Fixing the unfixable: rewriting THE ROOM

Let’s pretend that I was hired to write story notes for THE ROOM back in 2003. I transcribed a script excerpt of the first scene and I wrote five pages of hypothetical constructive criticism.



If you haven’t seen the movie, check it out. You can find it online.

If you’re wondering why I did this, read on.


Many consider THE ROOM the worst movie of all time. Admittedly, it’s a perfect storm of bad direction, bad acting, and a bad script.

That said, I’ve read way, way, worse. Seriously.

When I first watched THE ROOM, my hipster friends oversold me on how titanically bad it was, that Tommy Wiseau was some kind of anti-genius who set words to paper in an order that no one can match. It’s not so (1).

THE ROOM is bad in an ordinary way, underfed, anemic, unfocused. It reads like a lot of first drafts I’ve read from foreigners. Unpolished, cheesily sincere, struggling with a lack of introspection as well as a lack of familiarity with English. (2)

The truth is, THE ROOM is what you’d get if you shot any weak first draft with amateur actors. Say what you will, the author presented his vision, told the story he wanted to tell, finished a draft, and fundamentally gave a shit. It takes courage to put your work out there, and I’m always saddened by the naked glee people put into ripping down other people’s creative work. I may be cynical, but I try not to be mean. (3)

Any idiot can point out when something’s not working. It’s much harder to give notes. Most notes are either vague, or too specific. By that I mean that they reflect the note givers personal taste. It’s actually really hard to give notes that are both helpful and agnostic. You want to point out what’s working, but you don’t want to give notes that make it sound like you’re the soul arbiter of good taste. Trust me: you’re not.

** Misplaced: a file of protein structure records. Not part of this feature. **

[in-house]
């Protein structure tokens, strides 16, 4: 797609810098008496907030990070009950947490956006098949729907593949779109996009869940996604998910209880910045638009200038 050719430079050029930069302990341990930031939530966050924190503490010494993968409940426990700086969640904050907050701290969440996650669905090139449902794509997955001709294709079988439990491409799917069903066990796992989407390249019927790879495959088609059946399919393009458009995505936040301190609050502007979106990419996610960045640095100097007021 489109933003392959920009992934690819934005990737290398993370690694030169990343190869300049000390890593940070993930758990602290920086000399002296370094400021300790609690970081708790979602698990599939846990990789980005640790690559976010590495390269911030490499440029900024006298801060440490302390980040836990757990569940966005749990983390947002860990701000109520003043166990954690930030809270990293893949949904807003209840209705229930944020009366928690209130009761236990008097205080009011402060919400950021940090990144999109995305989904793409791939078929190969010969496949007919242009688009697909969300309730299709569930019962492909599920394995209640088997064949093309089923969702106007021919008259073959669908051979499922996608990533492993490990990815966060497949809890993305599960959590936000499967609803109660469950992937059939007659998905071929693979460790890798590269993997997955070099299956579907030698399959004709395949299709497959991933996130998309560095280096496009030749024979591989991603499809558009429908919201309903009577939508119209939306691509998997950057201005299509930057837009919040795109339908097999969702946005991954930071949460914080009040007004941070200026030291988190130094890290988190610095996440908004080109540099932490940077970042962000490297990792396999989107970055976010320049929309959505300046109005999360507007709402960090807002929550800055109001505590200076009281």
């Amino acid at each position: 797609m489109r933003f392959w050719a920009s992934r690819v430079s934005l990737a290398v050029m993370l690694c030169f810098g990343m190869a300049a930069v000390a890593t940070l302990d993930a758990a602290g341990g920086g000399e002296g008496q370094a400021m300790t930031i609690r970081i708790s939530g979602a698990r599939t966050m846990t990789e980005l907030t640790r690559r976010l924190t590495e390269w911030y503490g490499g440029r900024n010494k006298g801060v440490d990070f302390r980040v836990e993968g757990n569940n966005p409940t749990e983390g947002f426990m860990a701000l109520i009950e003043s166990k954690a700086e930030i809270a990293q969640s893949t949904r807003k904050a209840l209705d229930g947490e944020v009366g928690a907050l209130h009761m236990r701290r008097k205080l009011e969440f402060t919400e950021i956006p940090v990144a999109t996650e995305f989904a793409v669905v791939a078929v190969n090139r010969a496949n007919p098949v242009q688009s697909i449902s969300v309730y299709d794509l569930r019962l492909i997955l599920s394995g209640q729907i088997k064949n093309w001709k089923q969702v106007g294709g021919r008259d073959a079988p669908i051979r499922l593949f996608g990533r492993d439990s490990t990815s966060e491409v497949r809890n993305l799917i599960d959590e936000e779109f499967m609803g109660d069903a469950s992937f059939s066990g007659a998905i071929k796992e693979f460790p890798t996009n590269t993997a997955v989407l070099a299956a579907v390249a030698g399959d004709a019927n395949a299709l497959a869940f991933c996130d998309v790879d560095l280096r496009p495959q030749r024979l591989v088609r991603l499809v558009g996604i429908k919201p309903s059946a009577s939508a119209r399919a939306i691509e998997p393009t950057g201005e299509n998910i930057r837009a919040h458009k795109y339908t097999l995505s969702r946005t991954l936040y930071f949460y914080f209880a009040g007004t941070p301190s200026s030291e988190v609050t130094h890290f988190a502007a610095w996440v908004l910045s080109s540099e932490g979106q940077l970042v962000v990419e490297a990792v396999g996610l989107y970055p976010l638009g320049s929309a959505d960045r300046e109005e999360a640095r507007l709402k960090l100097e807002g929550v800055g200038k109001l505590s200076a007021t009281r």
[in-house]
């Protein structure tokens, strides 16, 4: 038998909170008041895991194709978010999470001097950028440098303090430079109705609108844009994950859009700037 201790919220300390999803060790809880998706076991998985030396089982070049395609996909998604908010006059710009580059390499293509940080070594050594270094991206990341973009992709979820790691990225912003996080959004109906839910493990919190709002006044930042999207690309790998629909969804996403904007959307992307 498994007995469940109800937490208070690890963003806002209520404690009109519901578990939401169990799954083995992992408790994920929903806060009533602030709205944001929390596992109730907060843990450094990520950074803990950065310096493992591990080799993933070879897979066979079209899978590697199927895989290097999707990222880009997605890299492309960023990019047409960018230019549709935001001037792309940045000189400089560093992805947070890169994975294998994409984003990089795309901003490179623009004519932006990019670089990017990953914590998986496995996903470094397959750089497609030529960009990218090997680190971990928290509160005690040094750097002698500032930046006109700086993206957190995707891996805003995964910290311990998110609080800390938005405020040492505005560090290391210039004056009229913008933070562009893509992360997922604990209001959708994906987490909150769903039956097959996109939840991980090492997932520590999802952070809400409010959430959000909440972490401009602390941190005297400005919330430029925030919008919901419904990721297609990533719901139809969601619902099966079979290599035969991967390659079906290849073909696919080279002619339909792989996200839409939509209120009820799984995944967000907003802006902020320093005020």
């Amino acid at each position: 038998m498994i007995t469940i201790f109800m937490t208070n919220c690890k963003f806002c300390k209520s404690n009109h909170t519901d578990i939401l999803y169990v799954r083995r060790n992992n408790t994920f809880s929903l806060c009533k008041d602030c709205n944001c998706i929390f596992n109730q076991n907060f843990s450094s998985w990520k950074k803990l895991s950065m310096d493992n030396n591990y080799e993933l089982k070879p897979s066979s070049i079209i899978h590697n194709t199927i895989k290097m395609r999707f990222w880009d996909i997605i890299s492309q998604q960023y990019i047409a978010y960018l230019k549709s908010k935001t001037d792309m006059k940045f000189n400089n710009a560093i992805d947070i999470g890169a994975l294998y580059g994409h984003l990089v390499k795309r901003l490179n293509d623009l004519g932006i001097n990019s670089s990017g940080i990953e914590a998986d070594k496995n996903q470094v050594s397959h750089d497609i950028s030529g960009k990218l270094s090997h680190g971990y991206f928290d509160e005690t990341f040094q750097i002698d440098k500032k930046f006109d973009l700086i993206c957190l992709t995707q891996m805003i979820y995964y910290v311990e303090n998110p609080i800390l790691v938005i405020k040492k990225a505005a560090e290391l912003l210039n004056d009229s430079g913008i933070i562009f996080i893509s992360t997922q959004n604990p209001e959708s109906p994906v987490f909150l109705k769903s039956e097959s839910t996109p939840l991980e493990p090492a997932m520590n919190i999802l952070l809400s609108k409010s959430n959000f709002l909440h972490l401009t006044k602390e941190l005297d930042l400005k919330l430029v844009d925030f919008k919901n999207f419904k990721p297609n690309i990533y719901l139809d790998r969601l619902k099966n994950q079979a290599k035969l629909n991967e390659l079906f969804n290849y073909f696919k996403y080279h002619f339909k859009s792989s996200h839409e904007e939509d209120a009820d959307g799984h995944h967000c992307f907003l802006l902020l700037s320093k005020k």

So let’s pretend that Tommy Wiseau approached me for notes in 2003 (4), a few weeks prior to shooting THE ROOM. I quickly identify this as a bad script, but he’s shooting this either way, and I don’t want to be the jerk that says “learn to write better dumbass.”

These are the notes I would have given. (5)


(1) Also, it’s unfair to Ed Wood, who was brilliantly, gleefully bad in a wonderful way. He was an anti-genius. Talk to me when Wiseau gets a Tim Burton movie.

(2) Cynics may note that I’m being a complete, douchy contrarian here. They have a point.

(3) I fail at this all the time. I apologize.

(4) Let’s also pretend that I had a coaching business then, and that I had the competence of 2014 me. I was a fucking idiot 12 years ago.

(5) See my services page. You can get notes like these for $100 if you want. (6)

(6) Oddly, even though these are pretend notes for a pretend client, I feel a pang of guilt for violating pretend client confidentiality. (7)

(7) Yes, I put footnotes in footnotes. What of it?

Published by Matt Lazarus

WGA screenwriter offering in-depth writing instruction, notes, critique, and assistance.

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